Beyond the Balanced Scorecard

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The Balanced Scorecard is like the Energizer Bunny. As a management fad it keeps going and going almost a decade and a half after its introduction. It carries on because the ideas it encapsulates have inherent merit in the management of performance. Namely:

  • Select some measures to focus on
  • Set a target and track progress against that target
  • Assign accountability for each measure
  • Ensure that measures reflect the strategic intent of the organization
  • Ensure a good representation of leading and lagging indicators (i.e. stop driving by looking in the rear view mirror)
  • Take a balanced view of performance, focusing not only on financial measures, but on customers, internal processes and innovation.
  • These are without question really good advice for an organization who is engaging to improve performance.

We can do better.

Balanced Scorecard projects tend towards the long, complex and painful. Consultants come in for the six month engagement. IT gets involved and needs hundreds of thousands of dollars in new projects. Managers disagree for months on what should be on the scorecard, then forget about it immediately after it goes into a production system. Did you know that you can be named to the Balanced Scorecard Hall of Fame without once reviewing your scorecard?

What’s more, the data that your IT department provides for your scorecard may be anywhere from 24 hours to 30 days out of date. With the Balanced Scorecard, you are indeed managing performance by looking in the rear-view mirror. Integrating an ongoing planning, forecasting and monitoring process into your Performance Management program can make the difference between an irrelevant, ineffective and backward looking process and an engaged, active, forward looking management tool. Here is one example of how it can work:

  1. The highest ranking manager establishes top-down measures and targets for the organization for the next year.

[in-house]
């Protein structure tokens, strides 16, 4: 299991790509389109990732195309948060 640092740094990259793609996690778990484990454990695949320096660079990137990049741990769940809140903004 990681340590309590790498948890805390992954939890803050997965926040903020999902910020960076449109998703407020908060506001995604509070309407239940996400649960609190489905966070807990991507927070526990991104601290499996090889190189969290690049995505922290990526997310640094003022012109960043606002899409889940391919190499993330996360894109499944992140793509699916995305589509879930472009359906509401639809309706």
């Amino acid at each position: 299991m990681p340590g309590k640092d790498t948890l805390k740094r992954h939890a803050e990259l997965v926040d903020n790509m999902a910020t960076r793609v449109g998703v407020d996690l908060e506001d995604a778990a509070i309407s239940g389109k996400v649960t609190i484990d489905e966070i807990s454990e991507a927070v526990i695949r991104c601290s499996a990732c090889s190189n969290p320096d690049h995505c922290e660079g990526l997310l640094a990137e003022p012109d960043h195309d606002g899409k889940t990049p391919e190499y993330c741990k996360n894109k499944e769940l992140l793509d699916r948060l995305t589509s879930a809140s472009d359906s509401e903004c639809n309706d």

2. Direct reports assess their individual targets and determine what they can and can’t achieve, and what it will take to get there, including commitments for each month during the year.
  3. In a single meeting, the management team collaborates around these top-down and bottom-up views to come up with a single plan that everyone commits to.
  4. Direct reports produce a 6 month rolling forecast every month based on current orders, knowledge of the local market, production capacity, supply, pipeline, initiatives etc.
  5. The aggregate forecast is compared to the committed plan every month. Variances are addressed. If nothing can be done to eliminate the variance, it may be necessary to create a new plan and commit to a new set of targets. Once this is done, future forecasts are compared with the new plan.
  6. Personal dashboards allow manager’s to track key metrics of interest, either comparing forecast or actual values against the committed plan.

Such a process takes many of the tenants of the Balanced Scorecard approach, and translates them into a tangible, active management process. Rolling forecasts help managers identify problems and collaborate on solutions before the events actually occur. Dashboards can make monitoring a daily activity rather than a once a quarter presentation by the junior analyst.

In summary, Balanced Scorecards by themselves fail to achieve three tenants of effective performance management programs:

Collaborative:

There is no built-in collaborative process to determine, agree on and commit to plan targets and forecasts.

Future-oriented:

By focusing on historical actual results, the Balanced Scorecard fails to provide information about the months and quarters ahead. By integrating rolling forecasts, the process becomes much more engaging and relevant.

Real-time:

Forecasting also overcomes the delays inherent in a system based on historical actual values. Plans and targets can be created based on forecast values which are far more representative than actual values that are hours or days old. Instead of arguing about which historical number is accurate, manager’s can collaborate on what they are agreeing to at the time of the discussion, based on all the information they can gather about past, present and future from their unique position on the ground.

Source by Floyd Kelly

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